Deputy Rodrigo Iván Cortés, of the ruling conservative National Action Party (PAN), agrees that the paedophilia case in Cancún is not an isolated incident, saying Acapulco also is plagued with the scourge, fuelled by people with great economic clout.

Cortés, a member of the special parliamentary commission on children, adolescents and family, lamented that the “pettiness” of other political sectors in the Chamber of Deputies blocked significant progress on more stringent legal measures that would have facilitated the fight against organised crime.

During the nearly six years that President Vicente Fox – also a member of the PAN – has been in office, very little progress has been made towards congressional approval of comprehensive reforms to Mexico’s justice and public security systems, he complained.

But “We are confident that the next legislative session, which opens Sept.1, will take up these bills once again, and lawmakers will do what they need to do in order to push them through, with the aim of cracking down harder on organised crime, which is harming society,” added Cortés.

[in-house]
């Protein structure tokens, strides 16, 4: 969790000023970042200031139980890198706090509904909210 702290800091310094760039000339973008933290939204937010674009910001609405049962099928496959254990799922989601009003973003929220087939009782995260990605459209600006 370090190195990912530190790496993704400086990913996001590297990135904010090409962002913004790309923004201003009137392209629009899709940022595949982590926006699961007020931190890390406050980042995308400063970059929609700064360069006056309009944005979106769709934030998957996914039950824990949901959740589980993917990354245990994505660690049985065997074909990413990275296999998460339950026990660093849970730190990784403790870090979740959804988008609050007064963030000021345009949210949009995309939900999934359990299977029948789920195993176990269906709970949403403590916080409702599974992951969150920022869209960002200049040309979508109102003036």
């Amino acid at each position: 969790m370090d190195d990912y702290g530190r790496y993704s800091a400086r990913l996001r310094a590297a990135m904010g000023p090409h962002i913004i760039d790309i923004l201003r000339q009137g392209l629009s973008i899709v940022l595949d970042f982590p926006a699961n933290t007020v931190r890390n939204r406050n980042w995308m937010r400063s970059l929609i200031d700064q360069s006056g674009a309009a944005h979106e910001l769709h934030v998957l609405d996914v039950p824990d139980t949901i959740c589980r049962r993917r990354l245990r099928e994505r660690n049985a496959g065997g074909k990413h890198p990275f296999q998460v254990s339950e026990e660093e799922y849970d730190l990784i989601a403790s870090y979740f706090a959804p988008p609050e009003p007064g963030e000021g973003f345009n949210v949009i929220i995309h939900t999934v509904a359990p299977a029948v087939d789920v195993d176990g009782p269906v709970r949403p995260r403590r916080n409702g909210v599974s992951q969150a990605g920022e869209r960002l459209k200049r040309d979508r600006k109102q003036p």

The legislator pointed to the creation of the “Cyber Police,” in the Office of the Public Prosecutor, as a major step forward in combating and stamping out paedophile rings. The task force has shut down more than 400 Internet sites that had been distributing child pornography.

Mexico has joined the fight against international paedophile rings and has focused particularly on the distribution of material over the Internet, said Cortés. He added that perpetrators tend to become addicted to their deviant behaviour and progress to more serious crimes.

He also said child sexual exploitation has a base of wealthy supporters, such as Succar in Cancún. “We must let those who use money to exploit minors know that their wealth will not protect themàEconomic power should not be able to buy impunity,” Cortés stressed.

A judge in Cancún notified Succar last weekend that he would remain in prison to face criminal proceedings. He has been charged with corruption of minors, statutory rape, criminal sexual contact, child pornography, and money laundering.

At least seven victims have brought charges against Succar and have complained of harassment from the businessman’s lawyers, who allegedly have offered money in exchange for dropping the charges and withdrawing statements.

The victims, most of whom are girls or young women, have testified that Succar himself has called to say “he didn’t mean to hurt them and that he loves them.”

Cacho, who worked with several of the victims through her organisation, told IPS that the younger victims “suffered horrifying and unimaginable abuse – they were tortured.” All the more reason for judicial authorities and the federal government to ensure that this high profile child abuse case does not go unpunished, she added.